Think transferable principles in a story well told.
All people, regardless of age, ethnicity, location, and social status, share certain felt needs: food, shelter, and love.
Memoirs full of such relatable candor attract readers, and readers are or acquisitions editor can predict how relatable a memoir will be and take a chance on one from an unpublished unknown.
Agents and editors tell me they love to discover such gems — the same way they love discovering the next great novelist.
So feature that support your theme, regardless how painful it is to resurrect the memories.
The more introspective and vulnerable you are, the more effective will be your memoir.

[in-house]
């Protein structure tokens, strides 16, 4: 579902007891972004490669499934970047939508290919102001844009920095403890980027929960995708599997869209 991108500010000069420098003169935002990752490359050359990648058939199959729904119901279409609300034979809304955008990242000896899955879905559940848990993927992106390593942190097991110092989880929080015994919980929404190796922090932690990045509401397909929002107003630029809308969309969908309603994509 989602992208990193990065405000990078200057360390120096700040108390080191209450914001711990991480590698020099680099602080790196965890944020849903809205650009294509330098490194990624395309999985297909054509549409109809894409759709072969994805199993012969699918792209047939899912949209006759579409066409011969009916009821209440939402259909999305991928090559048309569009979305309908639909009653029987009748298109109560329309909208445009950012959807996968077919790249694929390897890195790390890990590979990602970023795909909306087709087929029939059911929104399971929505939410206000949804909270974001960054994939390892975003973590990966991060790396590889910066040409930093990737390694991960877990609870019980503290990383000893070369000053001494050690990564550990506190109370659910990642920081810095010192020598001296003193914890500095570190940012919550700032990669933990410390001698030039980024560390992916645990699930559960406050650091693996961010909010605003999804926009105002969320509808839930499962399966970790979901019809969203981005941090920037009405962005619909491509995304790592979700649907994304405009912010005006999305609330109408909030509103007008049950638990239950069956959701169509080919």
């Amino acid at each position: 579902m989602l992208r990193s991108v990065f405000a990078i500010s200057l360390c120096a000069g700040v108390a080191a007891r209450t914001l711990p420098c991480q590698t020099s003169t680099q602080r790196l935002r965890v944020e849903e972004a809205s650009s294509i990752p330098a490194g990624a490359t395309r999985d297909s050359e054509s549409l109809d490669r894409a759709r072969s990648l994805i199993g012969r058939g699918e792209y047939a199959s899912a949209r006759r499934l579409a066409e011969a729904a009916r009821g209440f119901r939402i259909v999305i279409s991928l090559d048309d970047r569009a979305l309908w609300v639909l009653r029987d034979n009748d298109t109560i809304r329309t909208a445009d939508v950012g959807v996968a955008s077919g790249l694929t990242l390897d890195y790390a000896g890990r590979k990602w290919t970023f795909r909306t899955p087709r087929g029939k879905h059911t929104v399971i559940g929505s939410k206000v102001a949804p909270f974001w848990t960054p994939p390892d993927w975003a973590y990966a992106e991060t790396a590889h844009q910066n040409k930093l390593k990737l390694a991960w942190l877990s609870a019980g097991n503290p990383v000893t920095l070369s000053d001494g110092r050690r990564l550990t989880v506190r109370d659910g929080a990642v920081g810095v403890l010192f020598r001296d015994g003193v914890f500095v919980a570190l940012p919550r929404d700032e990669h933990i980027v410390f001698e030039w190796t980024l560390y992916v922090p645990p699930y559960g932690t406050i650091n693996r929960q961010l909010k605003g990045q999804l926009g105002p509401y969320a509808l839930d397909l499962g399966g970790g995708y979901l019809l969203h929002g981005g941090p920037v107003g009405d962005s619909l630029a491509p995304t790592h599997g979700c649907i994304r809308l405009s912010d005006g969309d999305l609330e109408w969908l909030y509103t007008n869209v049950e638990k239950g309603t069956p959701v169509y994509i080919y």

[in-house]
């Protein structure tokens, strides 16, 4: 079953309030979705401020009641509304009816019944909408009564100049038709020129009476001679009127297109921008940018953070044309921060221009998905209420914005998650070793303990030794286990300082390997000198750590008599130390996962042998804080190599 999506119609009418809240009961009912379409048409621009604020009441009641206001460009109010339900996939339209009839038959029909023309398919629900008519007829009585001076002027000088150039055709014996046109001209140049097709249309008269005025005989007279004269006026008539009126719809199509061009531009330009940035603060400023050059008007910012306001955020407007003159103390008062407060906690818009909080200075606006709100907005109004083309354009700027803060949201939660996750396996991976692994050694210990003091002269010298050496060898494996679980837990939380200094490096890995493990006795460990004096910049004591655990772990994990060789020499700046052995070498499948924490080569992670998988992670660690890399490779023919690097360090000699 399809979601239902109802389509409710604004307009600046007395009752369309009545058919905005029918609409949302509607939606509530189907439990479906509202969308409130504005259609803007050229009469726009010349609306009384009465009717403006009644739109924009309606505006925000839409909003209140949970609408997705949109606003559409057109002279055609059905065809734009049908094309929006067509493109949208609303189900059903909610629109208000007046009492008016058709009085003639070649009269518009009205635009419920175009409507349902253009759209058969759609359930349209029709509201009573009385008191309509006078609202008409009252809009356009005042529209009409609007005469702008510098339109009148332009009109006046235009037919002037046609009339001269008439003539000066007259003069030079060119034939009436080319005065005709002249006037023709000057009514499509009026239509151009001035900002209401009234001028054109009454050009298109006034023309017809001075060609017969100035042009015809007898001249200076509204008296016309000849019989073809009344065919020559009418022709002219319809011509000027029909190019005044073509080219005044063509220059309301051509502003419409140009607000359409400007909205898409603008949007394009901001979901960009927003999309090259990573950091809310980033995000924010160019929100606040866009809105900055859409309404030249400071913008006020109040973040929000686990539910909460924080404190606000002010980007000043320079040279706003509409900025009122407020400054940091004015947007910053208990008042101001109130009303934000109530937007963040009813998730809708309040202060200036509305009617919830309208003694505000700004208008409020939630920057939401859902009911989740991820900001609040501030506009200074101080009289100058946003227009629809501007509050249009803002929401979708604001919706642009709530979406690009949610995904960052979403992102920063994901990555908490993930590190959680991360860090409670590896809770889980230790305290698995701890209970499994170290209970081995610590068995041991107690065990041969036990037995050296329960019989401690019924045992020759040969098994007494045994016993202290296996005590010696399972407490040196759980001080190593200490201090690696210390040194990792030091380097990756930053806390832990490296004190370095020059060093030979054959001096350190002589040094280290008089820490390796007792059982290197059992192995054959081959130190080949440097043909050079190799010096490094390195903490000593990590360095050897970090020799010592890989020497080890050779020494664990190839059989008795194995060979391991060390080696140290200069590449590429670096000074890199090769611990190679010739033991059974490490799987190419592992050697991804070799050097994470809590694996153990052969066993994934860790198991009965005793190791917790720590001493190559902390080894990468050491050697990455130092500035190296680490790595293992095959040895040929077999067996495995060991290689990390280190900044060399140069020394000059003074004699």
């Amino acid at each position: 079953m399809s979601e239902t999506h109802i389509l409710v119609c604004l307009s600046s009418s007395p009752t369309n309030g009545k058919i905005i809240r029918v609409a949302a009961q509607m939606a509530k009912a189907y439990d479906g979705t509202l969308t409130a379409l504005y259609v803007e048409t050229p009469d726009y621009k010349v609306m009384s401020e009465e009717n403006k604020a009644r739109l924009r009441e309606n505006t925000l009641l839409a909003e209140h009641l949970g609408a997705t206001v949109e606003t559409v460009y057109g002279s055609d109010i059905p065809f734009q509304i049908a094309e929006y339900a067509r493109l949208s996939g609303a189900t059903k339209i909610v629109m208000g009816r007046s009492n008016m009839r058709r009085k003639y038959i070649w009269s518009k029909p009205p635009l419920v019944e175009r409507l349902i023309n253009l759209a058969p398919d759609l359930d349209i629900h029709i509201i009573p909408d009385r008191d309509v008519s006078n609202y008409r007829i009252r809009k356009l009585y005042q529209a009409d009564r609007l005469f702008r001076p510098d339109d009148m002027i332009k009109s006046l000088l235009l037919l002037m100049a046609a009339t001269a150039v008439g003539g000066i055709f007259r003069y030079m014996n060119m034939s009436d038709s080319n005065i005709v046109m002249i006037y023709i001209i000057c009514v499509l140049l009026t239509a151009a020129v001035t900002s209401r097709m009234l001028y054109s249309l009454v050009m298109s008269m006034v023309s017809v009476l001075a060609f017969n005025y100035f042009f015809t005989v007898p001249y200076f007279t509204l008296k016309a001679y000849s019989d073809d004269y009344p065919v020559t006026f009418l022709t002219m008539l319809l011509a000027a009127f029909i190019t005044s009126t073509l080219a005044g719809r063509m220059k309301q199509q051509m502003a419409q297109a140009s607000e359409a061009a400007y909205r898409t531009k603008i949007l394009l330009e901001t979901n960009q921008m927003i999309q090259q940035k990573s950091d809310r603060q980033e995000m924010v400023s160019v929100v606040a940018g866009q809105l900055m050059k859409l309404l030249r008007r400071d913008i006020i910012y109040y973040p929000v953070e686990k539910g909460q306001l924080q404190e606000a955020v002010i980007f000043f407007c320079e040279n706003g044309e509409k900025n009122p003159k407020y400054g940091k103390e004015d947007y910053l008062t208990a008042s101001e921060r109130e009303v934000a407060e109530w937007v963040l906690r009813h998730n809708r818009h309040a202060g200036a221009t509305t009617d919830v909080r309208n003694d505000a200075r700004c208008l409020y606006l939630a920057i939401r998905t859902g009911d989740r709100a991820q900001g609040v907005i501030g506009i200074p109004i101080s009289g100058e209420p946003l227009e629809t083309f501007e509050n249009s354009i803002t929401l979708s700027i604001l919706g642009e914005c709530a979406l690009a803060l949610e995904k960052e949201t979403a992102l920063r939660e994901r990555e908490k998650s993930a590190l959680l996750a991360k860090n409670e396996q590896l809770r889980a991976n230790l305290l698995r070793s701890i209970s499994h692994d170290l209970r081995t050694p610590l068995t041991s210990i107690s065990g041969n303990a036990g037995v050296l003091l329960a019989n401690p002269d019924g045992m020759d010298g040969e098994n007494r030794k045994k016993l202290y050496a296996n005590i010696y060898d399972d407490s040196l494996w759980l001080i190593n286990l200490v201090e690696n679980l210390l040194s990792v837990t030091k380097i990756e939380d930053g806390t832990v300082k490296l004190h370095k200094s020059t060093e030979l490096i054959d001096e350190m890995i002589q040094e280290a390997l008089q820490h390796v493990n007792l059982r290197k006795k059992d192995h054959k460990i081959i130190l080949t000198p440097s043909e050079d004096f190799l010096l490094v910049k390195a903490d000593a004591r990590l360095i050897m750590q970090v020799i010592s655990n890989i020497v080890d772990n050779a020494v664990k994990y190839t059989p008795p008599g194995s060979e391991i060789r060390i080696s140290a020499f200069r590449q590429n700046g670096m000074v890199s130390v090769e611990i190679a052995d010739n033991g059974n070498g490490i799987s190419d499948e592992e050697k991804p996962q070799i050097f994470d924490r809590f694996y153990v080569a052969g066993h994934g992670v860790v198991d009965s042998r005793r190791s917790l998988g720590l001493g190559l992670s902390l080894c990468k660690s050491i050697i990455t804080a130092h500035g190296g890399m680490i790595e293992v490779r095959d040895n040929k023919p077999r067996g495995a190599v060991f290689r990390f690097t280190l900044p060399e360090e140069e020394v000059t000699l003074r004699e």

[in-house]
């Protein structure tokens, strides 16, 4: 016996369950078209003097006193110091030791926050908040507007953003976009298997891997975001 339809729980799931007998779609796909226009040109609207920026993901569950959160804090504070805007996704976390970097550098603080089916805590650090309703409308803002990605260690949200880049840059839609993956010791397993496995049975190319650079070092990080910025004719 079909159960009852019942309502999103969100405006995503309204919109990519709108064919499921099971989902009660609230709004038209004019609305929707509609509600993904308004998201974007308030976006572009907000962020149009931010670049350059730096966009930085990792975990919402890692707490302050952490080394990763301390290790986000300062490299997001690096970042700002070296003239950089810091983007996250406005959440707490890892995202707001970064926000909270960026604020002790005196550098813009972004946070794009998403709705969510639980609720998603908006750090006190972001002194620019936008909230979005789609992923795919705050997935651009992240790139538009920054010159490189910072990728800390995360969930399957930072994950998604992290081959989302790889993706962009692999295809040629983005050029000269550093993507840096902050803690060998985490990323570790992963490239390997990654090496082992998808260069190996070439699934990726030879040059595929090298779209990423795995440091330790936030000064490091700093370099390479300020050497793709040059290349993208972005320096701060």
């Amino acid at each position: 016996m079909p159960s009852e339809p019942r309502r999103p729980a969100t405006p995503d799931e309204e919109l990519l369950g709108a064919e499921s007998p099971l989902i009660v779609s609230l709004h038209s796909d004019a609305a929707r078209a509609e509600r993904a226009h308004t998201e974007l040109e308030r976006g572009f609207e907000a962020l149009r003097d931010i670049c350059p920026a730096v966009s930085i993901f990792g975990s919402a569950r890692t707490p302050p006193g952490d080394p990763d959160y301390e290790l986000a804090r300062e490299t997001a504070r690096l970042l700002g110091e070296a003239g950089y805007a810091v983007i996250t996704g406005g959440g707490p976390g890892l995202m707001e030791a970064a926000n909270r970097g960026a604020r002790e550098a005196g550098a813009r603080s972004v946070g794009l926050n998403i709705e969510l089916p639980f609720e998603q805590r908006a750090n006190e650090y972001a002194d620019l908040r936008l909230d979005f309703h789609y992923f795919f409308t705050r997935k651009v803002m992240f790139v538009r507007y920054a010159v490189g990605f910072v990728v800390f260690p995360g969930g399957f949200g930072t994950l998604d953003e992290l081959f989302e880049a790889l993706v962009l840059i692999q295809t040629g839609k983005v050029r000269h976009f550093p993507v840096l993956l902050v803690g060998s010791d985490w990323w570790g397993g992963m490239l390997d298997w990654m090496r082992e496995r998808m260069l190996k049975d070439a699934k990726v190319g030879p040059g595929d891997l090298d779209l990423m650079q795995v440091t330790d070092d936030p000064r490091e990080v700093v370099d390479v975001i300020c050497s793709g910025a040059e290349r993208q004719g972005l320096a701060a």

You may be the subject, but it’s not about you — it’s about what readers can gain from your story.
It may seem counterintuitive to think reader-first while writing in the first-person about yourself.
But memoirs by nobodies succeed all the time — and for one reason: they resonate with readers because readers identify with truth.
Truth, even hard, gritty, painful truth, bears transferrable principles.